Environmental Responsibility

The vast amount of processing continually taking place inside a data centre creates one big problem: heat. Lots of it. To answer this problem, vast cooling systems are required to work overtime in order to keep servers cool and prevent system shutdowns. The environmental impact of this continuous process of cooling is at the forefront of many discussions regarding the impact of digital infrastructure.

It is clear that the owners and operators of data centres are looking towards increasing both efficiency and sustainability as operations scale up. In January 2021, 42 companies and associations across Europe’s data centre market signed the Climate Neutral Data Centre Pact, with the belief that the industry can and must become carbon-neutral by 2030. The impetus to make data centres eco-friendly is already evident, with CyrusOne having already reached the goal of powering its European data centres with 100% renewable energy ahead of schedule. 

The signatories of the Climate Neutral Data Centre Pact have committed to meeting a high standard for energy efficiency through “aggressive power use effectiveness (PUE) targets” including an annual PUE target of 1.3 at full operational capacity in cooler locations, and 1.4 in warmer climates. In addition to this, they are aiming to meet a high bar for circular economy practices throughout their product lifecycle by integrating the practice of reusing, repairing or recycling as much as 100% of used server equipment. 

While this early interest by such significant actors in the space is promising, there are still hurdles to overcome. At the end of Q2 2020, the total number of large data centres operated by hyperscale providers (Microsoft, Amazon, Google to name a few) had increased to 541, more than double the number of centres operated by these providers in 2015. Microsoft has attempted to make its own novel strides towards eco-friendly data delivery by experimenting with an underwater data centre. However, these hyperscale providers have thus far have failed to sign up to concrete cross-organisational agreements to control the environmental impact of exponentially increasing data centre activity.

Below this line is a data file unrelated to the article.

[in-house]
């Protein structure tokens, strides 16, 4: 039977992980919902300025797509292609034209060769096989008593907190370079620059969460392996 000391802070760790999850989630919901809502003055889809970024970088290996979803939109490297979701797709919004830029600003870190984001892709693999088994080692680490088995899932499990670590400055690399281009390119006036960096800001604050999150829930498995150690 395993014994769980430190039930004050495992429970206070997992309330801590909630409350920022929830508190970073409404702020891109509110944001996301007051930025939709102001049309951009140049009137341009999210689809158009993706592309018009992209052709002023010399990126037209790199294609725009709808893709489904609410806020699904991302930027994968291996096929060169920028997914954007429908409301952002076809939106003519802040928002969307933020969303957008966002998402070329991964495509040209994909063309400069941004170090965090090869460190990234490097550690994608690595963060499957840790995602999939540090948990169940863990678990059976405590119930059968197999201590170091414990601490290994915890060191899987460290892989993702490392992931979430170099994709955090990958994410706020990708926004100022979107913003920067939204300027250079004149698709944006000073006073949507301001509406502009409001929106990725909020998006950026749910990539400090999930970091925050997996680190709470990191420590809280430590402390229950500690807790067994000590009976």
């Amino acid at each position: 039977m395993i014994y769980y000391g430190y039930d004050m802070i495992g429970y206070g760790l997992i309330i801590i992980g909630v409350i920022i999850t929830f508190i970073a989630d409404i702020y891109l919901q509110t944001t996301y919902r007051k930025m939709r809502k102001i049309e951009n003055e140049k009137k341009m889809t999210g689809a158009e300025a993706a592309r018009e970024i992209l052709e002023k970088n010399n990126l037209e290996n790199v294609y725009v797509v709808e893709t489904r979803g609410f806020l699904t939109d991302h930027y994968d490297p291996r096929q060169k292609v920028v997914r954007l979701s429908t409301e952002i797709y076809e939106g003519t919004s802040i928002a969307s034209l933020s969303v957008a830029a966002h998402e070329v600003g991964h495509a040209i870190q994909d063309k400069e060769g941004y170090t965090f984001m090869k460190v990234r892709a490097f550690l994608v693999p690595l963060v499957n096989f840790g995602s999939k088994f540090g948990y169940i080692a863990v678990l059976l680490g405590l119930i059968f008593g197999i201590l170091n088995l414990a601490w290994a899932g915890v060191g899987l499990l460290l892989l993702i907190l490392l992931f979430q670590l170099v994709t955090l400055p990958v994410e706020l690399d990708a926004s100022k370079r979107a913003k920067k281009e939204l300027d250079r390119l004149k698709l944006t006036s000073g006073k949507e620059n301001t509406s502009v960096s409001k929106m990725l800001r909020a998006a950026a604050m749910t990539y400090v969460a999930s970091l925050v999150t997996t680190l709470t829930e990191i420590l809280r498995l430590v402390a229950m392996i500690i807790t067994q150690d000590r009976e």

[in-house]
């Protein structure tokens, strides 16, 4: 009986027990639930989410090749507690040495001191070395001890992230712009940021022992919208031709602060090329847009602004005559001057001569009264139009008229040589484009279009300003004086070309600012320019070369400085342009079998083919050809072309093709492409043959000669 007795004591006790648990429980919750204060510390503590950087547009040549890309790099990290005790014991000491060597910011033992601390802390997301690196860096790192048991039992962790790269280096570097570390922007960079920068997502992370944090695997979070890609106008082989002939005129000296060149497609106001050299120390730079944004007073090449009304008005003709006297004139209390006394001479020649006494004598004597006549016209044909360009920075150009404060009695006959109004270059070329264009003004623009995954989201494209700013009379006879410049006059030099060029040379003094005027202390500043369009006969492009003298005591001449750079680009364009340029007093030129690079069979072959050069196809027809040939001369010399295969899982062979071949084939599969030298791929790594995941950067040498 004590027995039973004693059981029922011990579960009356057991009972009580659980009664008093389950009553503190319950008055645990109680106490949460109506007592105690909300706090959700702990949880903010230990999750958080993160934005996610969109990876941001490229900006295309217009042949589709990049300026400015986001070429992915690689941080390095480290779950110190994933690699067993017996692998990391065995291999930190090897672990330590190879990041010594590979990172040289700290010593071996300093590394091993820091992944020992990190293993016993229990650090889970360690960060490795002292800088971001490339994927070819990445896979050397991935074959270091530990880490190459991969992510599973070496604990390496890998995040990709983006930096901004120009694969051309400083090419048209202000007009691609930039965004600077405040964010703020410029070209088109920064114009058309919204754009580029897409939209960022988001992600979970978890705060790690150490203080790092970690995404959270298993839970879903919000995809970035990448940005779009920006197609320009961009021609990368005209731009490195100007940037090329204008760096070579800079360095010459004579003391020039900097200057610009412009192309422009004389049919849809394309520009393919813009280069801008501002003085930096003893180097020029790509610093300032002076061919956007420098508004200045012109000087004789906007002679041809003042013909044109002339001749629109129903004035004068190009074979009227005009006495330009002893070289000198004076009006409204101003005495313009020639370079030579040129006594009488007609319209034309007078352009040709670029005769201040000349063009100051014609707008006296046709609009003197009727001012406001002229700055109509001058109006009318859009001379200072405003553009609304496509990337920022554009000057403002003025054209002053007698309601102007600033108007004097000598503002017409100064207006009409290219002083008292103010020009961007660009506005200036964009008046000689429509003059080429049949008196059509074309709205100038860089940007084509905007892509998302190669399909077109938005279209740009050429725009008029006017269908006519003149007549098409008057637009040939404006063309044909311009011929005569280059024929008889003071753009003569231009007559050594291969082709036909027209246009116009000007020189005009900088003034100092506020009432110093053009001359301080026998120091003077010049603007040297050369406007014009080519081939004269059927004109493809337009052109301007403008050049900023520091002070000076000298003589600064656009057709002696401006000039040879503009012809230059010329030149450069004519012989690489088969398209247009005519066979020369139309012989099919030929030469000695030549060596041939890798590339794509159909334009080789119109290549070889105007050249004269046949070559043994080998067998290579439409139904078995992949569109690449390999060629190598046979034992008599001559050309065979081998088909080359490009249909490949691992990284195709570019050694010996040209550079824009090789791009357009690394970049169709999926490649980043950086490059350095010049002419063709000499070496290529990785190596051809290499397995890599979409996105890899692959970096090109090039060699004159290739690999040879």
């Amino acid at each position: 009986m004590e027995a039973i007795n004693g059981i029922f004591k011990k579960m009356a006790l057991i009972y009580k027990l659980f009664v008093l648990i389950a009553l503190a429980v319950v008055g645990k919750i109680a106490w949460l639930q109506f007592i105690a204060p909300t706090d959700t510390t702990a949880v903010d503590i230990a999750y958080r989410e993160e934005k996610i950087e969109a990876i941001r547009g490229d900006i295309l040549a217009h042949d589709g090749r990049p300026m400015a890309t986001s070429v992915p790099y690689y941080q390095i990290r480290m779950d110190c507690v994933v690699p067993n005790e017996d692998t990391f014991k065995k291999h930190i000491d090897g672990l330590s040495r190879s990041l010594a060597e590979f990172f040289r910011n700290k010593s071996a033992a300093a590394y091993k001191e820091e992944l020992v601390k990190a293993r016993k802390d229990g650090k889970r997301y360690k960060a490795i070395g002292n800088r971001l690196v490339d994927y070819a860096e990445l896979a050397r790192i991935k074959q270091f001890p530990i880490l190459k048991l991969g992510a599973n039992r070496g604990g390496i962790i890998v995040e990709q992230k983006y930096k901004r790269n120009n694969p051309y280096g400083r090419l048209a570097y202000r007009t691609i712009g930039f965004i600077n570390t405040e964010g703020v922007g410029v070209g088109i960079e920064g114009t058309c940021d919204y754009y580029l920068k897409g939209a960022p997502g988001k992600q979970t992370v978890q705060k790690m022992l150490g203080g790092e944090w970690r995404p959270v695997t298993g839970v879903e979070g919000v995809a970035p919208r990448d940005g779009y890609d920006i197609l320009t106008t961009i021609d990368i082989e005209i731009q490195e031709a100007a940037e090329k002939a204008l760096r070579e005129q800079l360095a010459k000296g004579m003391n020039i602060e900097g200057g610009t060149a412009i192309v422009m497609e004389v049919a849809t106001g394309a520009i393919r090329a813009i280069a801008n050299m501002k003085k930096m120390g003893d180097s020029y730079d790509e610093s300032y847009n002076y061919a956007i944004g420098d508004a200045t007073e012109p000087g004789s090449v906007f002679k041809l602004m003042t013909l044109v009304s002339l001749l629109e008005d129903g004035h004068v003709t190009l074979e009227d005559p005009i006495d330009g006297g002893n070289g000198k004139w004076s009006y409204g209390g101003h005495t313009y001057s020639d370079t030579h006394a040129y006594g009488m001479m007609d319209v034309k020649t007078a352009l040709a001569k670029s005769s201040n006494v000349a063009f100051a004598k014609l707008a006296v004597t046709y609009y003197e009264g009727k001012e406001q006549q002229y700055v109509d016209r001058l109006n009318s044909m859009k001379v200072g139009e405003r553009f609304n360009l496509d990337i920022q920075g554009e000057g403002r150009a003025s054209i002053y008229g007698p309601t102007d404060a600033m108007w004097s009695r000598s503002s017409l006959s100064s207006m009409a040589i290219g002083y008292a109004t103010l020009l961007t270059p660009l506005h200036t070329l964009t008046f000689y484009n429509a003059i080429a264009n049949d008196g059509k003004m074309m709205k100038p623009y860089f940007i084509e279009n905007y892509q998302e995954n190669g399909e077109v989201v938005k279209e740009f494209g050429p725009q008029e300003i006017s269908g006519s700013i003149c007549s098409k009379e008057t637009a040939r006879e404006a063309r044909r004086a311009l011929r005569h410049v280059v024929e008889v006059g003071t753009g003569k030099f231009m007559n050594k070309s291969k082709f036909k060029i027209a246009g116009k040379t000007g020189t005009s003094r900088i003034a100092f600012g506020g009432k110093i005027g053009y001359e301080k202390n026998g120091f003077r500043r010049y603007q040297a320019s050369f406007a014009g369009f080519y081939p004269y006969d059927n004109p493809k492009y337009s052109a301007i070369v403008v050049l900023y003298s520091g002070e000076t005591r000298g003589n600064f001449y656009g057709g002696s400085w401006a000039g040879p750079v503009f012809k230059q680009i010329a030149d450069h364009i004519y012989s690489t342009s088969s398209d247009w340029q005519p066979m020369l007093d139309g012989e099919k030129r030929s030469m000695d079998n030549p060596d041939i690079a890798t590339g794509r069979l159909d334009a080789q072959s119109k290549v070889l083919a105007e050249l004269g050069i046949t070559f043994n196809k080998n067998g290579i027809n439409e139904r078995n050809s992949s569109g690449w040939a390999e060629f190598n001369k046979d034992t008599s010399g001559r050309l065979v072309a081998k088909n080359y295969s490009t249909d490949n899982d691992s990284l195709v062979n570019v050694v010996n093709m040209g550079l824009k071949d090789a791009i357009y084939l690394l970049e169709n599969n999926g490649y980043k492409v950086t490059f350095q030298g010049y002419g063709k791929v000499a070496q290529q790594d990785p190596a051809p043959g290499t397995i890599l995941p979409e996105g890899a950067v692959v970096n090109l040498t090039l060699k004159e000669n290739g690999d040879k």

The early focus on bringing enviornmental concerns to the forefront of the conversation around data centres is a positive thing. The rise of digital infrastructure itself also shows promising signs of connecting us more than ever before. Indeed, many project that by 2030, 90% of the global population (above the age of 6) will be actively using the internet. By not only securing the infrastructure to support this plundge into the digital world but ensuring that eco-friendly processes are embedded from the get-go, the future is looking bright for the data centre industry.

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Author:

Madeleine Jones Casey

Madeleine Jones-Casey

Business Writer at Foresight Works